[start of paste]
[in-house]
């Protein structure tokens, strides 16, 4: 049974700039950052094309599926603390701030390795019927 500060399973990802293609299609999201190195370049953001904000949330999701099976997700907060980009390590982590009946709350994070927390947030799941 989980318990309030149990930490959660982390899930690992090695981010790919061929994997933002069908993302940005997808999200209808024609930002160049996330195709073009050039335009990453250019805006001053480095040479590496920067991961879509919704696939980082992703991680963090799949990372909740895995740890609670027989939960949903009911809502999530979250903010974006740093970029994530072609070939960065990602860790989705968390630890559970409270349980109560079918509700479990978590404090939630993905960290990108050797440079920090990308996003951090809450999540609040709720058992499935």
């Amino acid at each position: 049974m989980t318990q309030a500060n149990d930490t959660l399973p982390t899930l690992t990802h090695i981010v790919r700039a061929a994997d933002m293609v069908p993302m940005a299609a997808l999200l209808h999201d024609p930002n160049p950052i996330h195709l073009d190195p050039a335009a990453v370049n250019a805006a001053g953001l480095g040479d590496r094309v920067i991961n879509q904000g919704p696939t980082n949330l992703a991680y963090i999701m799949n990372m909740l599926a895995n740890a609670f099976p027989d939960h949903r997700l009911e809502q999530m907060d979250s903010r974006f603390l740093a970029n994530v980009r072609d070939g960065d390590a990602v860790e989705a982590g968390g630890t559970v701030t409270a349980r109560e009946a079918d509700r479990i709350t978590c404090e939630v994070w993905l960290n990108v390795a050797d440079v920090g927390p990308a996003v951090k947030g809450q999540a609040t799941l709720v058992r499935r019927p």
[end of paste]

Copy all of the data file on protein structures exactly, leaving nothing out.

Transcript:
[in-house]
């Protein structure tokens, strides 16, 4: 049974700039950052094309599926603390701030390795019927 500060399973990802293609299609999201190195370049953001904000949330999701099976997700907060980009390590982590009946709350994070927390947030799941 989980318990309030149990930490959660982390899930690992090695981010790919061929994997933002069908993302940005997808999200209808024609930002160049996330195709073009050039335009990453250019805006001053480095040479590496920067991961879509919704696939980082992703991680963090799949990372909740895995740890609670027989939960949903009911809502999530979250903010974006740093970029994530072609070939960065990602860790989705968390630890559970409270349980109560079918509700479990978590404090939630993905960290990108050797440079920090990308996003951090809450999540609040709720058992499935």
């Amino acid at each position: 049974m989980t318990q309030a500060n149990d930490t959660l399973p982390t899930l690992t990802h090695i981010v790919r700039a061929a994997d933002m293609v069908p993302m940005a299609a997808l999200l209808h999201d024609p930002n160049p950052i996330h195709l073009d190195p050039a335009a990453v370049n250019a805006a001053g953001l480095g040479d590496r094309v920067i991961n879509q904000g919704p696939t980082n949330l992703a991680y963090i999701m799949n990372m909740l599926a895995n740890a609670f099976p027989d939960h949903r997700l009911e809502q999530m907060d979250s903010r974006f603390l740093a970029n994530v980009r072609d070939g960065d390590a990602v860790e989705a982590g968390g630890t559970v701030t409270a349980r109560e009946a079918d509700r479990i709350t978590c404090e939630v994070w993905l960290n990108v390795a050797d440079v920090g927390p990308a996003v951090k947030g809450q999540a609040t799941l709720v058992r499935r019927p």